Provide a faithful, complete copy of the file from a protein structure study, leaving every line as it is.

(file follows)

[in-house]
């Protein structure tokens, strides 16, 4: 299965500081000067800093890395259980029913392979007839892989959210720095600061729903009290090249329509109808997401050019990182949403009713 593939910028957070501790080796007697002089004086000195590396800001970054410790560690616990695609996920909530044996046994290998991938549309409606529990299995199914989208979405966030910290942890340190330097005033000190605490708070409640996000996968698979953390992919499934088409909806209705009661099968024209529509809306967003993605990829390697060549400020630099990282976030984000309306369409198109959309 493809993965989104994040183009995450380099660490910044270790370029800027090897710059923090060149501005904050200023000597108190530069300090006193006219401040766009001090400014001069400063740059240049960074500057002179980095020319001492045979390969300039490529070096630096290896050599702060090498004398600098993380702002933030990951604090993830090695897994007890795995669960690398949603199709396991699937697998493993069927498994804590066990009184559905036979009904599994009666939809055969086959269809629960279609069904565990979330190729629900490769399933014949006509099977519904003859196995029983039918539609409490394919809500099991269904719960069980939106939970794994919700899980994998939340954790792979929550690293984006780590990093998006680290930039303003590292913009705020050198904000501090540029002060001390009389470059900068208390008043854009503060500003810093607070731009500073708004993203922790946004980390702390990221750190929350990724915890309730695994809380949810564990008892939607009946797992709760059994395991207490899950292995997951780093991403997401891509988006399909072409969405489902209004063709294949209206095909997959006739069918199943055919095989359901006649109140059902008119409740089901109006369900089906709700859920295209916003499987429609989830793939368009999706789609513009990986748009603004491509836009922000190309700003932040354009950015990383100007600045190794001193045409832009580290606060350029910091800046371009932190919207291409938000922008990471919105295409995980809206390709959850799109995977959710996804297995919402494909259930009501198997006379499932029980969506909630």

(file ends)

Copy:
[in-house]
């Protein structure tokens, strides 16, 4: 299965500081000067800093890395259980029913392979007839892989959210720095600061729903009290090249329509109808997401050019990182949403009713 593939910028957070501790080796007697002089004086000195590396800001970054410790560690616990695609996920909530044996046994290998991938549309409606529990299995199914989208979405966030910290942890340190330097005033000190605490708070409640996000996968698979953390992919499934088409909806209705009661099968024209529509809306967003993605990829390697060549400020630099990282976030984000309306369409198109959309 493809993965989104994040183009995450380099660490910044270790370029800027090897710059923090060149501005904050200023000597108190530069300090006193006219401040766009001090400014001069400063740059240049960074500057002179980095020319001492045979390969300039490529070096630096290896050599702060090498004398600098993380702002933030990951604090993830090695897994007890795995669960690398949603199709396991699937697998493993069927498994804590066990009184559905036979009904599994009666939809055969086959269809629960279609069904565990979330190729629900490769399933014949006509099977519904003859196995029983039918539609409490394919809500099991269904719960069980939106939970794994919700899980994998939340954790792979929550690293984006780590990093998006680290930039303003590292913009705020050198904000501090540029002060001390009389470059900068208390008043854009503060500003810093607070731009500073708004993203922790946004980390702390990221750190929350990724915890309730695994809380949810564990008892939607009946797992709760059994395991207490899950292995997951780093991403997401891509988006399909072409969405489902209004063709294949209206095909997959006739069918199943055919095989359901006649109140059902008119409740089901109006369900089906709700859920295209916003499987429609989830793939368009999706789609513009990986748009603004491509836009922000190309700003932040354009950015990383100007600045190794001193045409832009580290606060350029910091800046371009932190919207291409938000922008990471919105295409995980809206390709959850799109995977959710996804297995919402494909259930009501198997006379499932029980969506909630």